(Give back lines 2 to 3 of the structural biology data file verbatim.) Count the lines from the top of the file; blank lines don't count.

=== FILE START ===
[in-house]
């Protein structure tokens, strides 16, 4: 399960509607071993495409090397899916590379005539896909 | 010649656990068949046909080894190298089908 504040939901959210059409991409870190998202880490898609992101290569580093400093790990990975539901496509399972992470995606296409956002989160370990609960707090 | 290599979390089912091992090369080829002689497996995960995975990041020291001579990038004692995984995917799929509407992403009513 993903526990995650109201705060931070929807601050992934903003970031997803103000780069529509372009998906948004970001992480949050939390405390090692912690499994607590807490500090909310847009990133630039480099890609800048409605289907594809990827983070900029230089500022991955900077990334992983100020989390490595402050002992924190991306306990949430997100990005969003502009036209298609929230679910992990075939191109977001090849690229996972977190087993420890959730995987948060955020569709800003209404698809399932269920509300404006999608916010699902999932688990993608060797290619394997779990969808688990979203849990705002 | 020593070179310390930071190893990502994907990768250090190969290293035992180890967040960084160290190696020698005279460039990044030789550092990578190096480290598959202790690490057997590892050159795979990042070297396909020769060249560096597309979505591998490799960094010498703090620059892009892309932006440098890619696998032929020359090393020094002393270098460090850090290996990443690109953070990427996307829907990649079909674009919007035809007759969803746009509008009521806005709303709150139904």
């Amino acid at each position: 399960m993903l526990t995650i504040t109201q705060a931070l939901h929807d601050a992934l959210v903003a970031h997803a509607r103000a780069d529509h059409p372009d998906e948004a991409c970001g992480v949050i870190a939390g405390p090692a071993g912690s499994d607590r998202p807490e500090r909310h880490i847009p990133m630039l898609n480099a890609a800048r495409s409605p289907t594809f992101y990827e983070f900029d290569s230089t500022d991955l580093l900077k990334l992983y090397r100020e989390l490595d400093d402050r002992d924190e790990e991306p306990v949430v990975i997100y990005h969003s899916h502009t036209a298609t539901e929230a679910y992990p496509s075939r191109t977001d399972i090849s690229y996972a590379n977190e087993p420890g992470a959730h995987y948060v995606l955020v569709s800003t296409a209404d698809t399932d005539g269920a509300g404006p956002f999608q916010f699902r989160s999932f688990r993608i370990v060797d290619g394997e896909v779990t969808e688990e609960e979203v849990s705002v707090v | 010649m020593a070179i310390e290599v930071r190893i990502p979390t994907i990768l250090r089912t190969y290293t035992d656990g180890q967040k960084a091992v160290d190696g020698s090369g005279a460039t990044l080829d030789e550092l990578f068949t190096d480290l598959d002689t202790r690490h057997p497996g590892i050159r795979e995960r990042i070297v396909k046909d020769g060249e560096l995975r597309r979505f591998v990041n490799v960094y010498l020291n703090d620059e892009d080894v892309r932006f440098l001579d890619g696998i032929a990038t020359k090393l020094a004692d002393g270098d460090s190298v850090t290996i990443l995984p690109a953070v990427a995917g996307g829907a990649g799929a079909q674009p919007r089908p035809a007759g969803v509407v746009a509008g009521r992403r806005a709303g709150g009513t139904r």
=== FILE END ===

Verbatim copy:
């Protein structure tokens, strides 16, 4: 399960509607071993495409090397899916590379005539896909 | 010649656990068949046909080894190298089908 504040939901959210059409991409870190998202880490898609992101290569580093400093790990990975539901496509399972992470995606296409956002989160370990609960707090 | 290599979390089912091992090369080829002689497996995960995975990041020291001579990038004692995984995917799929509407992403009513 993903526990995650109201705060931070929807601050992934903003970031997803103000780069529509372009998906948004970001992480949050939390405390090692912690499994607590807490500090909310847009990133630039480099890609800048409605289907594809990827983070900029230089500022991955900077990334992983100020989390490595402050002992924190991306306990949430997100990005969003502009036209298609929230679910992990075939191109977001090849690229996972977190087993420890959730995987948060955020569709800003209404698809399932269920509300404006999608916010699902999932688990993608060797290619394997779990969808688990979203849990705002 | 020593070179310390930071190893990502994907990768250090190969290293035992180890967040960084160290190696020698005279460039990044030789550092990578190096480290598959202790690490057997590892050159795979990042070297396909020769060249560096597309979505591998490799960094010498703090620059892009892309932006440098890619696998032929020359090393020094002393270098460090850090290996990443690109953070990427996307829907990649079909674009919007035809007759969803746009509008009521806005709303709150139904």
């Amino acid at each position: 399960m993903l526990t995650i504040t109201q705060a931070l939901h929807d601050a992934l959210v903003a970031h997803a509607r103000a780069d529509h059409p372009d998906e948004a991409c970001g992480v949050i870190a939390g405390p090692a071993g912690s499994d607590r998202p807490e500090r909310h880490i847009p990133m630039l898609n480099a890609a800048r495409s409605p289907t594809f992101y990827e983070f900029d290569s230089t500022d991955l580093l900077k990334l992983y090397r100020e989390l490595d400093d402050r002992d924190e790990e991306p306990v949430v990975i997100y990005h969003s899916h502009t036209a298609t539901e929230a679910y992990p496509s075939r191109t977001d399972i090849s690229y996972a590379n977190e087993p420890g992470a959730h995987y948060v995606l955020v569709s800003t296409a209404d698809t399932d005539g269920a509300g404006p956002f999608q916010f699902r989160s999932f688990r993608i370990v060797d290619g394997e896909v779990t969808e688990e609960e979203v849990s705002v707090v | 010649m020593a070179i310390e290599v930071r190893i990502p979390t994907i990768l250090r089912t190969y290293t035992d656990g180890q967040k960084a091992v160290d190696g020698s090369g005279a460039t990044l080829d030789e550092l990578f068949t190096d480290l598959d002689t202790r690490h057997p497996g590892i050159r795979e995960r990042i070297v396909k046909d020769g060249e560096l995975r597309r979505f591998v990041n490799v960094y010498l020291n703090d620059e892009d080894v892309r932006f440098l001579d890619g696998i032929a990038t020359k090393l020094a004692d002393g270098d460090s190298v850090t290996i990443l995984p690109a953070v990427a995917g996307g829907a990649g799929a079909q674009p919007r089908p035809a007759g969803v509407v746009a509008g009521r992403r806005a709303g709150g009513t139904r």